Being An American
American Heroes: Past and Present
One fifty-minute class period
Students will examine how a diverse group of Americans have exemplified the responsibilities of citizenship. Students will consider how these historic figures defended the principles of the Constitution and Bill of Rights through their choices and actions.
A set of actions and habits necessary for the safe, effective, and mutually beneficial participation in a society.
Inalienable / Natural Rights
Freedoms which belong to us by nature and can only be justly taken away through due process.
Individuals must take care of themselves and their families and be vigilant to preserve their liberty.
The idea that only a knowledgeable and virtuous citizenry can sustain liberty.
Representative / Republican Government
Form of government in which the people are sovereign (the ultimate source of power) and authorize representatives to make and carry out laws.
Students will examine how a diverse group of Americans have exemplified the responsibilities of citizenship. Students will consider how these historic figures defended the principles of the Constitution and Bill of Rights through their choices and actions. Students will also reflect on how they, too, can be American heroes.
[A] good moral character is the first essential in a man, and that the habits contracted at your age are generally indelible, and your conduct here may stamp your character through life. It is therefore highly important that you should endeavor not only to be learned but virtuous. - George Washington (1790)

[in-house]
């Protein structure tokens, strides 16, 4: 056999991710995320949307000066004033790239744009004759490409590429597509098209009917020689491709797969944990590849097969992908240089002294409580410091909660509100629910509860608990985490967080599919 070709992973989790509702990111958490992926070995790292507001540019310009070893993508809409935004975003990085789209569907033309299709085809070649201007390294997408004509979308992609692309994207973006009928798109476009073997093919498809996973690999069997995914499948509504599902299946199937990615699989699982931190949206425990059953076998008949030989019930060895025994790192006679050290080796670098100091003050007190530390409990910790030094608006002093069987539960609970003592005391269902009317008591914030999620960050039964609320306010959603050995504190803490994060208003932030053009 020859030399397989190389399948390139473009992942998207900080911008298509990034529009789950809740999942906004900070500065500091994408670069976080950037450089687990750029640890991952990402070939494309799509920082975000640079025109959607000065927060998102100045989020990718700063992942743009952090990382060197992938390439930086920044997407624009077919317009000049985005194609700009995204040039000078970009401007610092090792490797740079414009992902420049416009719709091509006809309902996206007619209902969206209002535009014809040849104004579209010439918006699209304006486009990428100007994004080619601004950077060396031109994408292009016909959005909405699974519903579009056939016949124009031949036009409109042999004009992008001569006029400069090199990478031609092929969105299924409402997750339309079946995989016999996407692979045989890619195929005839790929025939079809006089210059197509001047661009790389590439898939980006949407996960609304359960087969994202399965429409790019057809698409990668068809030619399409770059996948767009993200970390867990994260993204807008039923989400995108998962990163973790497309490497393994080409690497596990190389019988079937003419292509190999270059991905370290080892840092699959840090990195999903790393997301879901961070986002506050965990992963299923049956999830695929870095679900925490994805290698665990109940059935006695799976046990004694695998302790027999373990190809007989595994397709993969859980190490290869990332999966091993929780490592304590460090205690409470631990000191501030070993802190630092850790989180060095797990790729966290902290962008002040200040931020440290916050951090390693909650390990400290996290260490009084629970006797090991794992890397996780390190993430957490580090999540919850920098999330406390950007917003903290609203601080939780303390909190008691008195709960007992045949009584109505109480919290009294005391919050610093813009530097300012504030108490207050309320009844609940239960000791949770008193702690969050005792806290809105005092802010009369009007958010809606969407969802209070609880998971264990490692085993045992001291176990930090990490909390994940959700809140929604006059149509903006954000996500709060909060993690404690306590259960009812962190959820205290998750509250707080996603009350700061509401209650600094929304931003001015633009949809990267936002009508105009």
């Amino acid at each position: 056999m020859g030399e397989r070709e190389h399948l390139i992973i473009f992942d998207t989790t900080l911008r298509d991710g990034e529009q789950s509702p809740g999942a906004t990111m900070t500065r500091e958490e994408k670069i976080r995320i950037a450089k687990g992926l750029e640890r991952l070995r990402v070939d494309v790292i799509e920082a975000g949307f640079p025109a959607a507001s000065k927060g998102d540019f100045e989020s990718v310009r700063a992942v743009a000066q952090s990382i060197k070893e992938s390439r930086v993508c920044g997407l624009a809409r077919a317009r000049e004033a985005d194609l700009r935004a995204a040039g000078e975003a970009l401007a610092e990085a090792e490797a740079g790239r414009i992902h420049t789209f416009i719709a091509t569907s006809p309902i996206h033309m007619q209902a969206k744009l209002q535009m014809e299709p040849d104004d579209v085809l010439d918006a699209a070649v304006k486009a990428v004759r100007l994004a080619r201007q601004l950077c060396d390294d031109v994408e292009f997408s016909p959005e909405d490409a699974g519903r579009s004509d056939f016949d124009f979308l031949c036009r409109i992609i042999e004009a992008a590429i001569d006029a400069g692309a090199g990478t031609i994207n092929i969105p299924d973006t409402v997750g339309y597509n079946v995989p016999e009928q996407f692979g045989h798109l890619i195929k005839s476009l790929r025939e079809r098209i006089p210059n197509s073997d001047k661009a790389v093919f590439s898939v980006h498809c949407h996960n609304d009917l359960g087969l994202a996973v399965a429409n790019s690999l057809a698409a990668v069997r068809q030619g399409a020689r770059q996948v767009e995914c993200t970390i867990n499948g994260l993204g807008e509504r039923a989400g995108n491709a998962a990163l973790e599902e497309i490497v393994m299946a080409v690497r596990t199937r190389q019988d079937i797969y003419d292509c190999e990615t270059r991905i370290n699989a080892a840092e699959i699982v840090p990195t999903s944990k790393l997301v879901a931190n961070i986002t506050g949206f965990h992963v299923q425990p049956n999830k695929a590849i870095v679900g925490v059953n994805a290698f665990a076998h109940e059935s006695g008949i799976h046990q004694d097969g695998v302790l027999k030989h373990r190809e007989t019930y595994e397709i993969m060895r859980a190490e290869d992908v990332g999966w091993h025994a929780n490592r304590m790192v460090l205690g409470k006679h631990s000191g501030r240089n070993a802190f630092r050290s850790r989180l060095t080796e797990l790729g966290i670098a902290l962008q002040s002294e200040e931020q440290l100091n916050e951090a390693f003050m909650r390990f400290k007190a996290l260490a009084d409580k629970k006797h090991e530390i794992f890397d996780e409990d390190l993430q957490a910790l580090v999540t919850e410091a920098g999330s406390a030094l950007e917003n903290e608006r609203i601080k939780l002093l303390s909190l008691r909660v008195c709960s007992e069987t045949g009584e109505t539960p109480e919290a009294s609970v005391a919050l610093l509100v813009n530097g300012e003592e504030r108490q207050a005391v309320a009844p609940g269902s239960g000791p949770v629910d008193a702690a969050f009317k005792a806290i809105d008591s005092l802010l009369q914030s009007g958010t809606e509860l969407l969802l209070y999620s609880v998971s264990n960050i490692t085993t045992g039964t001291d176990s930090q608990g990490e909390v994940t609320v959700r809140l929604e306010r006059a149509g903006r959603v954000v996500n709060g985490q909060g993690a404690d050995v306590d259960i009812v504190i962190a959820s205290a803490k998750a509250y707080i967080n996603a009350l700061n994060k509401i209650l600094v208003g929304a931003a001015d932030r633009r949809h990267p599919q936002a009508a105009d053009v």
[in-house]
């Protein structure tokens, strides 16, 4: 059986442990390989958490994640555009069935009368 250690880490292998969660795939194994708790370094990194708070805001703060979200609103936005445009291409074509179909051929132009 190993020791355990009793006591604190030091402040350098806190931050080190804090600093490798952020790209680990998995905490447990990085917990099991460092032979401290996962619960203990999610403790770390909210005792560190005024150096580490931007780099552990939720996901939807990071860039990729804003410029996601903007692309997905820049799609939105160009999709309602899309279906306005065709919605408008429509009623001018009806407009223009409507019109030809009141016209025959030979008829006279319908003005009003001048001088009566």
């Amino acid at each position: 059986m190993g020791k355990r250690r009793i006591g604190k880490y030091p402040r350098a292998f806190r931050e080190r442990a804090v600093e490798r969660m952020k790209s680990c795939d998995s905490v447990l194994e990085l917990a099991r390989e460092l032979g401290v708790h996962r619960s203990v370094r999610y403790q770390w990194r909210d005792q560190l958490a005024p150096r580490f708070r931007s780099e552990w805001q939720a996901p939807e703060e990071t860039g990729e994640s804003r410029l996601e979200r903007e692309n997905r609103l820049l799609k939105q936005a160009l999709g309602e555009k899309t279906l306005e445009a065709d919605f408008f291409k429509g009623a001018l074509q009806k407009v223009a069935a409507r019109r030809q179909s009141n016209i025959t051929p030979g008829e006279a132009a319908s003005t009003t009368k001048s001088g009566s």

[Heroes are] imperfect people of extraordinary achievement, courage, and greatness of soul whose reach is wider than our own. - Peter Gibbon (2003)
Critical Engagement Questions
How have individual Americans throughout history embodied civic values?
- Understand civic values that have motivated significant Americans throughout history.
- Analyze the values, attitudes and actions of those individuals.
- Compare their own values and actions with those of American heroes.
- Assess the ways they can or do act in accordance with these values.
- CCE (5-8): IIB1-2, IIC1, IID3, VD1
- CCE (9-12): IIB2, IID3, IID5, VC2, VD4